The idea of Internet addiction first surfaced in 1995 with a deadpan joke posted to psycom.net by a psychologist named Ivan Goldberg. (See the Internet Addiction Disorder origin story). He may have been joking, but there's good reason to take it seriously.
Hi. My name is Michael Plotke, and I'm an addict.
... Scary words. I get a shiver just looking at them.
I don't know if I actually qualify for the psychological label of addict. In fact, there is debate among psychologists if it is possible to be addicted to the Internet.
A bit of history. The idea of Internet addiction first surfaced in 1995 with a deadpan joke posted to psycom.net by a psychologist named Ivan Goldberg. From there it caught the imagination of the Internet (ironically) and the world, particularly China.
Personally, I believe Internet addiction has two levels. The first is addiction to Internet itself, meaning the medium, regardless of the content. This is similar to television addiction. The second is an addiction to activities available on the Internet, the most obvious current culprits being pornography, social networking, and gaming. In my opinion, this two tier addiction arrangement has confused the issue and slowed the progress of psychological investigation.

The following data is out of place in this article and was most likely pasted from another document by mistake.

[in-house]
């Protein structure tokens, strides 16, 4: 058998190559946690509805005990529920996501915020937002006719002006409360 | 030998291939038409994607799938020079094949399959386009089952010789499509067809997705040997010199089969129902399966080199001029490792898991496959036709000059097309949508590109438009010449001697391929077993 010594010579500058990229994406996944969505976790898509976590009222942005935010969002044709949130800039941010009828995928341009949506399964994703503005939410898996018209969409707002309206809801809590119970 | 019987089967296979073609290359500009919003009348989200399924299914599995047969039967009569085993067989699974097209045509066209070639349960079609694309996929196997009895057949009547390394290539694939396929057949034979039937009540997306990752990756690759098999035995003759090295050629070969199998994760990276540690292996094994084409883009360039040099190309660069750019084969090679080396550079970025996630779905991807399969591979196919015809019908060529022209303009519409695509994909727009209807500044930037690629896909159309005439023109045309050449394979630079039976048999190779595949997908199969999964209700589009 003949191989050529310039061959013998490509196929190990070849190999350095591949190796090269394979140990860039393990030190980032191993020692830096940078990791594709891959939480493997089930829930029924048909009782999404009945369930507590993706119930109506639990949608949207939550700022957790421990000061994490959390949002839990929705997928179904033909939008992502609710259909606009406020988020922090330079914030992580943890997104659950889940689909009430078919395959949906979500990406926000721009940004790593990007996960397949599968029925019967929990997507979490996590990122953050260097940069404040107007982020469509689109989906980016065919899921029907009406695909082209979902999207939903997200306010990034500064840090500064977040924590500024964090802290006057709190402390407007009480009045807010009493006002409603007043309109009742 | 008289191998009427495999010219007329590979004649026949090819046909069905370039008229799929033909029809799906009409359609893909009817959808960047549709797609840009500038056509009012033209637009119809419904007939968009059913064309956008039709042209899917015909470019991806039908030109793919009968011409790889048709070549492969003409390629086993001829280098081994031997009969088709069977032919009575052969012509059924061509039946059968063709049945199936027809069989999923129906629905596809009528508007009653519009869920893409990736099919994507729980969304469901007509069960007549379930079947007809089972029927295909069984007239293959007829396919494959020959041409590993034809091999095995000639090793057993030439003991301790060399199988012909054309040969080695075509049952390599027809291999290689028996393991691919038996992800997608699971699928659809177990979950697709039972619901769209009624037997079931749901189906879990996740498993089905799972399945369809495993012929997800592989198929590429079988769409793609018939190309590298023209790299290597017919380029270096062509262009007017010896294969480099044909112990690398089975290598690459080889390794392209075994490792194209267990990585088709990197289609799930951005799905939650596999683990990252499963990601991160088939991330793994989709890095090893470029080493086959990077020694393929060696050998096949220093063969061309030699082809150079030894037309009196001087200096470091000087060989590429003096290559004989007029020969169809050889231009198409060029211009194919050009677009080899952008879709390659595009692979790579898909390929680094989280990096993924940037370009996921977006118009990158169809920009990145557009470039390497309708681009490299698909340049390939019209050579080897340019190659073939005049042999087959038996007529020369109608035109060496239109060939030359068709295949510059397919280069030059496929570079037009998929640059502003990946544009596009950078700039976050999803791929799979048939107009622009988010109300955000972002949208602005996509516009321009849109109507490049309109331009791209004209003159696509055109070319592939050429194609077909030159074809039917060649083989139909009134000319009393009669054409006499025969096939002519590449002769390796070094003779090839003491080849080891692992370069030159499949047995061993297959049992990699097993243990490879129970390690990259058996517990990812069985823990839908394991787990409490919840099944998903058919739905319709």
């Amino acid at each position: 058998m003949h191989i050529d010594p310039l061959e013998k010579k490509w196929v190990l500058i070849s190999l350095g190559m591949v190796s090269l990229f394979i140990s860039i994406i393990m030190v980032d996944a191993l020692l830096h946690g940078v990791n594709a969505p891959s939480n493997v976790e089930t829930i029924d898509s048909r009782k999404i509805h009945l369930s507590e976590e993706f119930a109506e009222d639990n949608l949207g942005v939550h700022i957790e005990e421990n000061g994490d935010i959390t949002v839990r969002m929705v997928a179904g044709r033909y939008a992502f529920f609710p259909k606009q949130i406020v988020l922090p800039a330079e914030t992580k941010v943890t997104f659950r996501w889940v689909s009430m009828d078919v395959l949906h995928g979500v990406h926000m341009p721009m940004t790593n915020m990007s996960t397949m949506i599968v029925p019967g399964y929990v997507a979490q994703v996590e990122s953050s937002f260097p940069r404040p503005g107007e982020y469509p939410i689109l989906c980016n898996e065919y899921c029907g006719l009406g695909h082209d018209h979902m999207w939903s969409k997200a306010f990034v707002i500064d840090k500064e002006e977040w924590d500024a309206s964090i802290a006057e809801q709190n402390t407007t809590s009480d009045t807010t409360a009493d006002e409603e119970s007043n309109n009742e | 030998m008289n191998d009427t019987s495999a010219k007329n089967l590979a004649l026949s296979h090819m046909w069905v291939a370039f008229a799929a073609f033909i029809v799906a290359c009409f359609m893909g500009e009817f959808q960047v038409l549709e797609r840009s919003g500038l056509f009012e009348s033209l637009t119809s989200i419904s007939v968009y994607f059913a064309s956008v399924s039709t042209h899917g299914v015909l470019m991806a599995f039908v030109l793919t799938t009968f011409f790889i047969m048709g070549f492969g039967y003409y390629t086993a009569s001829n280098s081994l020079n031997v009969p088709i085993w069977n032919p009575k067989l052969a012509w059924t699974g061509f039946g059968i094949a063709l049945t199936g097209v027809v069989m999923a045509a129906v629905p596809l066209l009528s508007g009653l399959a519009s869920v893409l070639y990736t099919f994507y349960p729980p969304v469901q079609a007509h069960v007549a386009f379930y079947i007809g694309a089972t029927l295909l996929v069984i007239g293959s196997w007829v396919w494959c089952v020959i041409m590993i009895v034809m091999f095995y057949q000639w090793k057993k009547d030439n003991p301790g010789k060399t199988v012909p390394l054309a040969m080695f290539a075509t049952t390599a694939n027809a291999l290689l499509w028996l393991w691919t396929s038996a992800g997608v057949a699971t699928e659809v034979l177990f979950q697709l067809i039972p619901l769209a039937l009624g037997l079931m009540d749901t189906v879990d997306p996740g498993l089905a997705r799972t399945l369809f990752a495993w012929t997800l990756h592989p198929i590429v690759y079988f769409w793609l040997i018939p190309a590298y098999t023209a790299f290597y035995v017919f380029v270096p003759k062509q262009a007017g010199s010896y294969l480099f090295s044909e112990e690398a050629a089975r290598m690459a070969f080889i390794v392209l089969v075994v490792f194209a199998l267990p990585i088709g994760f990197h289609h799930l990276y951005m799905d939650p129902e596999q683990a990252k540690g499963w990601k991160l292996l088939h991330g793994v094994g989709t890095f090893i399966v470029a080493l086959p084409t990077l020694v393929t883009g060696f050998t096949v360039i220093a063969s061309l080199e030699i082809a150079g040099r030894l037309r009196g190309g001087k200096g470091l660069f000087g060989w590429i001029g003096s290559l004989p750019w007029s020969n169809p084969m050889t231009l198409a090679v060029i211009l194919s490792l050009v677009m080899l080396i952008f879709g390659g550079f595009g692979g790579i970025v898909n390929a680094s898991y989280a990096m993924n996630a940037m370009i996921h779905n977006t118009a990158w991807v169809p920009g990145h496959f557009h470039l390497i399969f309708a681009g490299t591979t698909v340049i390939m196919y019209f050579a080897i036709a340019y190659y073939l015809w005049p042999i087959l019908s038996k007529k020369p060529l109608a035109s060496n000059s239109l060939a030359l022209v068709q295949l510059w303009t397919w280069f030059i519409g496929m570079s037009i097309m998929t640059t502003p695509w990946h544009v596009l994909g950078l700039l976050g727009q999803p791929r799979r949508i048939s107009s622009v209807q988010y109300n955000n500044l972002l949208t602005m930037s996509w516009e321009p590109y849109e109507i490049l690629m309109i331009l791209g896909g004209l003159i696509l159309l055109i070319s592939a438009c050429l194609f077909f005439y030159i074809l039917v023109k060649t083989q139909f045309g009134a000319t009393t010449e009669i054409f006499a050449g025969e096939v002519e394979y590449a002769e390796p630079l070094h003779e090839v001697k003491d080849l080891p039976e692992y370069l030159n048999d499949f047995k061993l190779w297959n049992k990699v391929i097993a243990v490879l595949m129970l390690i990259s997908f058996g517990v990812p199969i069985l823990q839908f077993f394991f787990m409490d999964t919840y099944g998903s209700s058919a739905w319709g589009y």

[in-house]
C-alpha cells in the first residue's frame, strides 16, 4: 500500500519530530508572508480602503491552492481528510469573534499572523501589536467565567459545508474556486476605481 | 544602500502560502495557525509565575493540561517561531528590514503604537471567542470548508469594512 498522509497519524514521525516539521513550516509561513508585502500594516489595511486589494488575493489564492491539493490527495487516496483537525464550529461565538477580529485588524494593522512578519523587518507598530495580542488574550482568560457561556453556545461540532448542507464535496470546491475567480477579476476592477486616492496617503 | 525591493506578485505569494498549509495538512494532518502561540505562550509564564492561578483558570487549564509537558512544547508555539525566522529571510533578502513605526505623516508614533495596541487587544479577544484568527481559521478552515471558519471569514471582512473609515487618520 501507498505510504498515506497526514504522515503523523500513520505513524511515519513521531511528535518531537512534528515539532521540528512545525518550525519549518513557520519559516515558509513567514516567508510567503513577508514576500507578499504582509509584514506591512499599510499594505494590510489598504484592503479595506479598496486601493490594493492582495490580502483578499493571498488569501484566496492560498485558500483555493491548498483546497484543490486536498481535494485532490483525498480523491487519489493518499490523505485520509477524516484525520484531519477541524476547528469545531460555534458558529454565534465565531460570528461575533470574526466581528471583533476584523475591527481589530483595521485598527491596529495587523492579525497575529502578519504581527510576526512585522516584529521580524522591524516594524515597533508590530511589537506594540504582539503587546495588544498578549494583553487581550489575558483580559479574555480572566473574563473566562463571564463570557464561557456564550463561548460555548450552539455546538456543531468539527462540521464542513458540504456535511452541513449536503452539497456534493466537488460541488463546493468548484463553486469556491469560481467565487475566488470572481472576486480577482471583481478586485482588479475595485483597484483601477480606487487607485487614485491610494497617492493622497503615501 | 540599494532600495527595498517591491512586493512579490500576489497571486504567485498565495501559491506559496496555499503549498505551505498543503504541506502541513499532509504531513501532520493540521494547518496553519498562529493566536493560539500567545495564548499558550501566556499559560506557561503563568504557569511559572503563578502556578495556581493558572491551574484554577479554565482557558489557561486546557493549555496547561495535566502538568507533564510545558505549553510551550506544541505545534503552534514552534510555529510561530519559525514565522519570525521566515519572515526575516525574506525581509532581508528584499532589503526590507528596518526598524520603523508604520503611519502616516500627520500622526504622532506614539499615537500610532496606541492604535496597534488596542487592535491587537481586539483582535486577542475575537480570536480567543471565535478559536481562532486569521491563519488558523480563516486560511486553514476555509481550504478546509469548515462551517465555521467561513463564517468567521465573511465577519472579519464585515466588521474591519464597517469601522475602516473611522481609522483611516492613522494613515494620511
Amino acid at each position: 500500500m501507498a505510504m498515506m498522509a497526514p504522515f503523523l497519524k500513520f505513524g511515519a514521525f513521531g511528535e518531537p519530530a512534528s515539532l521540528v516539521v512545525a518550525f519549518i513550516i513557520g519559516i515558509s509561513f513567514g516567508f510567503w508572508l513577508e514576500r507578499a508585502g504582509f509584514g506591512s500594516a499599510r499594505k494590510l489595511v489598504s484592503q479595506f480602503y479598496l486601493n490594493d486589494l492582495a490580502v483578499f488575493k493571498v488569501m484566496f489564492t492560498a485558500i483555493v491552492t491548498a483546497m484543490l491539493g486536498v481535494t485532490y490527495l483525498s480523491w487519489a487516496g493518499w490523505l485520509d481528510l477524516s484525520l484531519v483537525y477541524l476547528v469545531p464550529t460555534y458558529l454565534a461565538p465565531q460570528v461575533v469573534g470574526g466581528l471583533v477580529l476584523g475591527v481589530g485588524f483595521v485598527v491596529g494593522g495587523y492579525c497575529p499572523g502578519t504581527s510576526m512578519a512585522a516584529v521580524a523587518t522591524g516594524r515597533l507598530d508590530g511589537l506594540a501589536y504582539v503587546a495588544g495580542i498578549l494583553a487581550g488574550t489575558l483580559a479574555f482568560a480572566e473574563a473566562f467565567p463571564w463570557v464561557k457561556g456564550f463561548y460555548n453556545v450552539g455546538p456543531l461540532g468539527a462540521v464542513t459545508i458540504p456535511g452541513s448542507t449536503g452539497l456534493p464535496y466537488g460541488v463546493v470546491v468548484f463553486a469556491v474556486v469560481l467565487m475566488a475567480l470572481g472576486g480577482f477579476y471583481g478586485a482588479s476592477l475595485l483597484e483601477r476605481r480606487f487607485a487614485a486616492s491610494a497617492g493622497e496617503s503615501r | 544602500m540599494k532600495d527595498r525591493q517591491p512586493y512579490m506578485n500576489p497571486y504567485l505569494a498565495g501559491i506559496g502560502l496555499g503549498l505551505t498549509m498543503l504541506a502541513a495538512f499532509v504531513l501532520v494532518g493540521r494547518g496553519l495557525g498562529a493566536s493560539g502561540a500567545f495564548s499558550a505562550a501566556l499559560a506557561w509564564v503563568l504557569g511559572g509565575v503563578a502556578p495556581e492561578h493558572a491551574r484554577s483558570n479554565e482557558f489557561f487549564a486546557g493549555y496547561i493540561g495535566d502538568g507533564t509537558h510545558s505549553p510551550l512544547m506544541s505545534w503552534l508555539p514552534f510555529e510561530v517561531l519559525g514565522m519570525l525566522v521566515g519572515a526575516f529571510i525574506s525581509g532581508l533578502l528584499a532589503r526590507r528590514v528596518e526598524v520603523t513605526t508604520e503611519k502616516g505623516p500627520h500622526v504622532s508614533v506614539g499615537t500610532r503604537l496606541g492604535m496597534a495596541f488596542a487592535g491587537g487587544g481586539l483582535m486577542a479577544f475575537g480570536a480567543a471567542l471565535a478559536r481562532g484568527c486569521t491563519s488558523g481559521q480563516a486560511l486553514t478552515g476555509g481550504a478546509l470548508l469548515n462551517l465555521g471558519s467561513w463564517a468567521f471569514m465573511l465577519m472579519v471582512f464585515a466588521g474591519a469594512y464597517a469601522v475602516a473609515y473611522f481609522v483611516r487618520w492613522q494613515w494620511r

My situation is that I have developed a compulsion to check the Internet, and certain websites in particular, for updates and responses. To make matters worse, I can feel it growing and encroaching on meaningful responsibilities. I'm afraid if I don't make a stand I will
begin continue to harm myself and others.
Currently my compulsive behavior is linked to specific websites, thus I decided to block those sites in my hosts file. If you've no idea what a hosts file is, it may be a good idea to ignore those footnote links and let someone else block sites for you. The trouble for me is that I know very well how to unblock those sites.
Very few things are impossible, but if it is difficult enough people will find a less torturous path. One of the most serious aspects of Internet addiction is the availability. Creating a barrier reduces risk.
Although for certain addictions there is fair consensus that a complete break is more likely to succeed than a weaning process, each addiction is different. I believe Internet requires a duel pronged approach due to its twofold addictive nature. Harmful sites should go cold turkey, while the Internet use generally should be reduced. I have no clinical evidence nor proof of any kind, but I find my instincts about these kinds of things to fairly accurate.
I have blocked a dozen sites but one of the worst, both as a source of compulsive visiting and stress, has been Facebook. It also provides a tremendously valuable service, so I remain unsure what course makes the most sense.
It is important to note that a large part of why the Internet is addictive is by design. Most websites are intentionally crafted to ensure you feel compelled to returns as often as possible. By doing so they increase their revenue and expand their influence.
While this is a highly personal essay, I want to stress that these concerns certainly apply to countless friends, acquaintances, and perfect strangers. Even more importantly, they apply to guardians attempting to ensure a safe and healthy environment for their dependants.
Best of luck.
The comics are courtesy of xkcd.com